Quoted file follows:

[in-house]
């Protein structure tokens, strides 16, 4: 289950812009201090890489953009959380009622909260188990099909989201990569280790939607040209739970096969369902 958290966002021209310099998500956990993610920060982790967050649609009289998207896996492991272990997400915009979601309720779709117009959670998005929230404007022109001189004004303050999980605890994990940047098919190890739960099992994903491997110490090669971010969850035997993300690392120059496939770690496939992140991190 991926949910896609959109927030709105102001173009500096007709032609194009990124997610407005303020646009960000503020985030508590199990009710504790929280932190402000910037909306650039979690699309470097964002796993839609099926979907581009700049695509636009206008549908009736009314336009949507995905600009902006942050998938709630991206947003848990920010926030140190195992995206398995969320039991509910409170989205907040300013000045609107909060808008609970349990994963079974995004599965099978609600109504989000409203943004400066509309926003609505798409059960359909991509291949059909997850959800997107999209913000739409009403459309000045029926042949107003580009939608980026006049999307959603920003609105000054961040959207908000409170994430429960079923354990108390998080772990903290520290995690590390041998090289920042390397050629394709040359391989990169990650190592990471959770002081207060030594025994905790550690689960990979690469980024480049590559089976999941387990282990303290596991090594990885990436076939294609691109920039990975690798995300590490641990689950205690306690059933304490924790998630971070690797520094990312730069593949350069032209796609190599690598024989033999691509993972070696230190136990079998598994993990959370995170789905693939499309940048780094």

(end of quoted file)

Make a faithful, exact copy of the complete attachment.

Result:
[in-house]
């Protein structure tokens, strides 16, 4: 289950812009201090890489953009959380009622909260188990099909989201990569280790939607040209739970096969369902 958290966002021209310099998500956990993610920060982790967050649609009289998207896996492991272990997400915009979601309720779709117009959670998005929230404007022109001189004004303050999980605890994990940047098919190890739960099992994903491997110490090669971010969850035997993300690392120059496939770690496939992140991190 991926949910896609959109927030709105102001173009500096007709032609194009990124997610407005303020646009960000503020985030508590199990009710504790929280932190402000910037909306650039979690699309470097964002796993839609099926979907581009700049695509636009206008549908009736009314336009949507995905600009902006942050998938709630991206947003848990920010926030140190195992995206398995969320039991509910409170989205907040300013000045609107909060808008609970349990994963079974995004599965099978609600109504989000409203943004400066509309926003609505798409059960359909991509291949059909997850959800997107999209913000739409009403459309000045029926042949107003580009939608980026006049999307959603920003609105000054961040959207908000409170994430429960079923354990108390998080772990903290520290995690590390041998090289920042390397050629394709040359391989990169990650190592990471959770002081207060030594025994905790550690689960990979690469980024480049590559089976999941387990282990303290596991090594990885990436076939294609691109920039990975690798995300590490641990689950205690306690059933304490924790998630971070690797520094990312730069593949350069032209796609190599690598024989033999691509993972070696230190136990079998598994993990959370995170789905693939499309940048780094």